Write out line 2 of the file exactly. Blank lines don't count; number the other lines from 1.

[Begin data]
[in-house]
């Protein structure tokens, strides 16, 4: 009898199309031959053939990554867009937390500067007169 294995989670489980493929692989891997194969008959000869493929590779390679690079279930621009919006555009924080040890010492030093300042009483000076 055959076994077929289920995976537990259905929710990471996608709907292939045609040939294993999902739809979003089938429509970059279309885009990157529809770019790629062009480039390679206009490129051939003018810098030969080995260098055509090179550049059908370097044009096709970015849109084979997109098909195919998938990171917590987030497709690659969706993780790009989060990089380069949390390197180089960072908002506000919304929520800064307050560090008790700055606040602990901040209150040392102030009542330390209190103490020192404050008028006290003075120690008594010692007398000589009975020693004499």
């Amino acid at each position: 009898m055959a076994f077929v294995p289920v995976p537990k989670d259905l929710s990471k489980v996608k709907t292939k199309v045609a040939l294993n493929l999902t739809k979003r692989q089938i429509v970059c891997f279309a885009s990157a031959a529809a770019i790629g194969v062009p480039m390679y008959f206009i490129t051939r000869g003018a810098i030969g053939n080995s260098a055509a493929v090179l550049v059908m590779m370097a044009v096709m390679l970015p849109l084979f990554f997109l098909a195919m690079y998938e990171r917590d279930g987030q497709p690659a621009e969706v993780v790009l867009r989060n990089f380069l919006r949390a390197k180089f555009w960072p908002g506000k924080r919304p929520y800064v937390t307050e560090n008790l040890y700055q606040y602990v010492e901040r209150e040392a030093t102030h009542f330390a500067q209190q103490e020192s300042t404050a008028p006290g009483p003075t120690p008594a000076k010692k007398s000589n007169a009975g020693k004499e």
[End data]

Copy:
């Protein structure tokens, strides 16, 4: 009898199309031959053939990554867009937390500067007169 294995989670489980493929692989891997194969008959000869493929590779390679690079279930621009919006555009924080040890010492030093300042009483000076 055959076994077929289920995976537990259905929710990471996608709907292939045609040939294993999902739809979003089938429509970059279309885009990157529809770019790629062009480039390679206009490129051939003018810098030969080995260098055509090179550049059908370097044009096709970015849109084979997109098909195919998938990171917590987030497709690659969706993780790009989060990089380069949390390197180089960072908002506000919304929520800064307050560090008790700055606040602990901040209150040392102030009542330390209190103490020192404050008028006290003075120690008594010692007398000589009975020693004499």